Hello, Guardian liveblog readers, welcome back to our dedicated blog on the trial in Minneapolis of white former police officer Derek Chauvin, charged with murdering George Floyd, a 46-year-old Black man, in the city last May.
The proceedings are being livestreamed from the courtroom in downtown Minneapolis and we are including this stream at the top of the blog, so do tune in.
This is day six of testimony and the prosecution is still calling witnesses. Last week was harrowing, with eye-witnesses to Floyd’s death recalling their horror and helplessness and continuing trauma at watching Chauvin kneel on Floyd’s neck for more than nine minutes on the ground, and the playing of multiple bystander videos of the fatal encounter.
Chauvin, 45, denies all the charges against him: second-degree murder, third-degree murder and second-degree manslaughter. Opening arguments took place last Monday as the trial got fully under way.
Then later in the week, police officers started taking the stand, describing their role in securing the scene after Floyd had been taken away by ambulance, lifeless, and locating witnesses.
And the city’s top homicide detective and longest serving current officer , Lieutenant Richard Zimmerman, testified that Chauvin’s use of force was “uncalled for” and dangerous.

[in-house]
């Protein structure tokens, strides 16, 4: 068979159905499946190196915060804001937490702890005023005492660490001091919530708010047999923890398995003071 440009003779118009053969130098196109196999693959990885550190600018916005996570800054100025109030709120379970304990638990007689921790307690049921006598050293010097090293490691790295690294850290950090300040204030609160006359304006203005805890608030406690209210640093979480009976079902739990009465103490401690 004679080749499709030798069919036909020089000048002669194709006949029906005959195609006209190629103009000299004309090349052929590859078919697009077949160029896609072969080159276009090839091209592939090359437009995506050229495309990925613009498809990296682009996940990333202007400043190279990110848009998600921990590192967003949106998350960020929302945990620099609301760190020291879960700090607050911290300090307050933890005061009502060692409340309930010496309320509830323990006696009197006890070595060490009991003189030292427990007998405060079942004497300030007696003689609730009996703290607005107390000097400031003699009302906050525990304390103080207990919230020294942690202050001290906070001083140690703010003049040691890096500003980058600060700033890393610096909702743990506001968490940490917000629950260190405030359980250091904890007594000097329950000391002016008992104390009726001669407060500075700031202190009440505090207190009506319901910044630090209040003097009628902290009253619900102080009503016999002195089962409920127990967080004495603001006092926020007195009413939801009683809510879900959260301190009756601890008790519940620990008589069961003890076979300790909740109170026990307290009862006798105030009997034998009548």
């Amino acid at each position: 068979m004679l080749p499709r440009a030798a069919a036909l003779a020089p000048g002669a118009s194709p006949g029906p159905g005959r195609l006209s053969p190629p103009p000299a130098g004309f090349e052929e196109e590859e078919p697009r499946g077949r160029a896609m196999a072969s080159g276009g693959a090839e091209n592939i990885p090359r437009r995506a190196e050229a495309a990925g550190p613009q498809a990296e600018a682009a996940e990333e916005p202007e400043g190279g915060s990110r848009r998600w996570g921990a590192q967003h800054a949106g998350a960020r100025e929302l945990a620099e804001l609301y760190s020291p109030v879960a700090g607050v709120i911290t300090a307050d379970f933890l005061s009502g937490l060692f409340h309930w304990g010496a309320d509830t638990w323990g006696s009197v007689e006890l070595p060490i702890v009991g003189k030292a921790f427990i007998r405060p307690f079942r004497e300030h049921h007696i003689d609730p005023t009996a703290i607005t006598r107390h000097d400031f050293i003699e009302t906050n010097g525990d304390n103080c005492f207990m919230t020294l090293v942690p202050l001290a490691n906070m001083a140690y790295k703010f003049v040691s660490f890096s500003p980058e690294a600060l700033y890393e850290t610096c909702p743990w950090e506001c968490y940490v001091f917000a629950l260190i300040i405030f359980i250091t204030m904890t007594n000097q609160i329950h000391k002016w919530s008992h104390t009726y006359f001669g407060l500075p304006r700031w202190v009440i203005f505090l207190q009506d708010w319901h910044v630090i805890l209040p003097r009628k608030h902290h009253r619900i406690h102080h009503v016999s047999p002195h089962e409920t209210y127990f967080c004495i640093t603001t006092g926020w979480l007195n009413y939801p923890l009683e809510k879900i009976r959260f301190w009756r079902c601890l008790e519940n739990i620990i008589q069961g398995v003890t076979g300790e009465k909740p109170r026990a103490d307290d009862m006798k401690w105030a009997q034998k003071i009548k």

Here’s a recap and analysis of last week’s proceedings or if you’re very short of time, a bullet-point review, here.
With Floyd’s killing in particular spurring a huge resurgence in the Black Lives Matter racial justice movement last year and the biggest civil rights uprisings since the 1960s, this trial is in the world’s spotlight and American socio-politics and, especially, race, equity and policing, are in focus. Minneapolis is on edge, the Minnesota city braced for the outcome.
Here’s what’s coming up:
- Minneapolis police chief Medaria Arradondo is due to testify for the prosecution, perhaps as early as today. This is a very rare occurrence indeed, for a serving police chief to testify at a trial of an officer or former officer.
- Arradondo fired Chauvin and the other three officers who were involved in arresting George Floyd on 25 May last year. The other officers will stand trial in August, together, accused of aiding and abetting murder.
- The trial has heard from bystanders, George Floyd’s girlfriend, and now is hearing from police. After this we expect medical experts to testify about what exactly caused and contributed to Floyd’s death.
- Protesters have been outside court every day. Sometimes relatives of Floyd, mostly his brother, Philonise Floyd, talk to them upon heading into the court house.
- The coronavirus pandemic has heavily restricted public and media presence in the court room, which is why for the first time in its history, Minnesota is allowing the full televising of this criminal trial.